Museum News

History in the Making

June 23rd, 2014

Since the White House declared June to be the 2014 LGBTQ+ Pride Month, I thought it would be appropriate to look at a brief history of LGBTQ+ equal rights movement in the last few years. February. 12, 2004: Dorothy “Del" Martin and Phyllis Lyon became the first homosexual couple to be married in San Francisco after Mayor Gavin Newsom ordered the city clerk to begin distributing marriage licenses to same-sex couples. Their marriage was voided in August of that year by the California Supreme Court. They re-married on June 16, 2008--again in San Francisco's first same-sex wedding--and they were the only couple to be married that day by the mayor. Also in 2004, then-governor of New Jersey James McGreevey came out as homosexual, becoming the first openly gay state governor in U.S. history. He resigned shortly after. Moving closer to home, Illinois passed legislation banning discrimination based on sexual orientation in 2006. On August. 9, 2007, Logo cable channel hosted the first presidential forum in the United States focusing specifically in LGBT issues. Also beginning in 2007, Candis Cayne became the first openly transgender actress to play a transgender character in a recurring role on prime time as Carmelita Rainer in ABC's drama Dirty Sexy Money. 2010 became a year of victory for the transgender community: Amanda Simpson became the first openly transgender presidential appointee, after being selected as a senior technical advisor in the Commerce Department; Kye Allums became the first openly transgender athlete to play NCAA basketball (although he was forced to play on George Washington University's women's team); and Victoria Kolakowski became the first openly transgender judge in the United States. In 2011, the U.S. repealed Don't Ask, Don't Tell, which had previously banned homosexuals in the military. Later that year, Petty Officer 2nd Class Marissa Gaeta and Petty Officer 3rd Class Citlalic Snell became the first same-sex couple to share a kiss on a returning Navy ship. Kyrsten Sinema became the first openly bisexual person elected to the U.S. Congress in 2012. In that same year Maine, Maryland, and Washington became the first states to pass same-sex marriage laws by popular vote. On September 18, 2012, Berkeley, California became the first U.S. city to officially proclaim a day recognizing bisexuals. September 23 is now Bisexual Pride and Bi Visibility Day. In 2013, Illinois became the 16th state to legalize same-sex marriage. Currently, 19 states plus the District of Columbia have passed this legislation. That doesn't even begin to cover half of the events, of course--and this list is only in the U.S., and only in the last decade. The LGBTQ+ rights movement has been steadily picking up steam, and it's more important than ever that we document its progress. We are, right this second, living through a modern-day civil rights movement--our children and grandchildren are going to read about this in their history textbooks! It's especially important to document local events--did you know that Chicago is ranked as the 5th most LGBTQ+-friendly city in the United States? History is being made, here and now--so celebrate Pride month! Go to pride events (you can find Chicago's Pride 2014 page here), and take pictures, talk to people, and record their stories. Our lifetime is going to be legendary for the equality movement. How will museums and other archival institutions document this movement? It's beginning to happen already. For example, the pantsuits worn at both of the Martin - Lyon weddings are currently on display at the GLBT History Museum in San Francisco. Also, the American Stories exhibit in the National Museum of American History has a cake topper from one of the first gay weddings performed in the U.S. In the months and years ahead it will become as necessary for museums to acknowledge and illustrate the LGBTQ+ rights movement as it was to document last century's Civil Rights movement. Museums, whether they record the daily life of their community or the social shifts of a nation, will be challenged to archive and represent the changes that are taking place now. The more photos, interviews, and objects we can collect, the easier their job will be. The McLean County Museum of History especially is in need of more objects documenting this movement; our current collection is comprised of two boxes of documents, most of which are older than 1997. Our collections should be expanded as the LGBTQ+ rights movement grows--so please, consider donating to our collections with anything relating to the movement. Scroll through the slideshow below to see just a few of the more recent documents that the MCMH already has--we'll always be accepting more!It's equally important to remember that the LGBTQ+ rights movement still has a long way to go. Many people are still discriminated against or even put in danger on a daily basis for their sexual orientation or gender identity, and many more are simply unacknowledged; most people have no idea what the "+" in LGBTQ+ signifies. The full acronym is actually LGBTQIAP (Lesbian, Gay, Bisexual, Transgender, Queer/Questioning, Intersex, Asexual, and Pansexual)--and this acronym continues to change as more and more identities are accepted into the community. Be sure to make this year's Pride Month something worth recording by showing your support for the LGBTQ+ community.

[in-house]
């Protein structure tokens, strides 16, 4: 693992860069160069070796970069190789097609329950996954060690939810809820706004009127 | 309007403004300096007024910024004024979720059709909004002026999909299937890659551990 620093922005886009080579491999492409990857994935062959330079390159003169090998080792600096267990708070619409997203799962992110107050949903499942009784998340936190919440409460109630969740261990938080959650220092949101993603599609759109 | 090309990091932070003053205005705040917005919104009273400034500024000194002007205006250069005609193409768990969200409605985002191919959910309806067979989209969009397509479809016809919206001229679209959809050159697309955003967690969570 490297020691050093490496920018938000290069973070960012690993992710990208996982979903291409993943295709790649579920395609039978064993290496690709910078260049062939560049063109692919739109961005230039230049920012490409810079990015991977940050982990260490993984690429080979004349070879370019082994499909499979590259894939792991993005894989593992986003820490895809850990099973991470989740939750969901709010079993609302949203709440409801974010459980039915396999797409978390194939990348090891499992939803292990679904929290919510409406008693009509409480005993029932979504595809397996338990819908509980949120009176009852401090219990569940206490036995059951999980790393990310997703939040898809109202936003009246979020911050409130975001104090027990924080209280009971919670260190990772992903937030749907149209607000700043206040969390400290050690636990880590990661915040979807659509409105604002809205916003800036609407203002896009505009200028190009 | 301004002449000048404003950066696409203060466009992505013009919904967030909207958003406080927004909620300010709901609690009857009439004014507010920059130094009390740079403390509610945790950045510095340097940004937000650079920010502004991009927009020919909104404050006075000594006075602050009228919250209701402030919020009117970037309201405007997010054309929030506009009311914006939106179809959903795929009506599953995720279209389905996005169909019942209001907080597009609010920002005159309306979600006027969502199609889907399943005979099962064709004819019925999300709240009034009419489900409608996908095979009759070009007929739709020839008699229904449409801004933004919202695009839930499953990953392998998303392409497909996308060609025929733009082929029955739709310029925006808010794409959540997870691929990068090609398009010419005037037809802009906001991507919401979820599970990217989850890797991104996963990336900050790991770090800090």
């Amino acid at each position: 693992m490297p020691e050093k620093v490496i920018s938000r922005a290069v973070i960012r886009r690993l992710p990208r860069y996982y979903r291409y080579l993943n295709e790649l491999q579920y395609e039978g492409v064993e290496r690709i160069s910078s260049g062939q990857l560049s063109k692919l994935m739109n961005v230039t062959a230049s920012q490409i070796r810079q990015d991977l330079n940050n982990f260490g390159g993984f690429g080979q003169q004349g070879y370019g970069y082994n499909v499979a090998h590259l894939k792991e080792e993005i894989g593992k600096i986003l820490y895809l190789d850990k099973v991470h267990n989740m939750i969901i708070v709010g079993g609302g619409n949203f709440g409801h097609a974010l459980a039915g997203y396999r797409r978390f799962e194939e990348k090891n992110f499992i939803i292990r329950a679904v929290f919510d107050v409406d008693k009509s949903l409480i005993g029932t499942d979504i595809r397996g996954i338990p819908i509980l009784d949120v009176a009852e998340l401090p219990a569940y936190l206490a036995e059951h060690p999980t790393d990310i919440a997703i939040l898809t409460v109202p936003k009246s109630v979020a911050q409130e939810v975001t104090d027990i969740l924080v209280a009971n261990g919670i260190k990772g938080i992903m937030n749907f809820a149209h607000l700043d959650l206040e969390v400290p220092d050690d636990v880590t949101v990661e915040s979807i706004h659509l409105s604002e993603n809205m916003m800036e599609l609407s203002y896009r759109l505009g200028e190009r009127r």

Callie VanAntwerp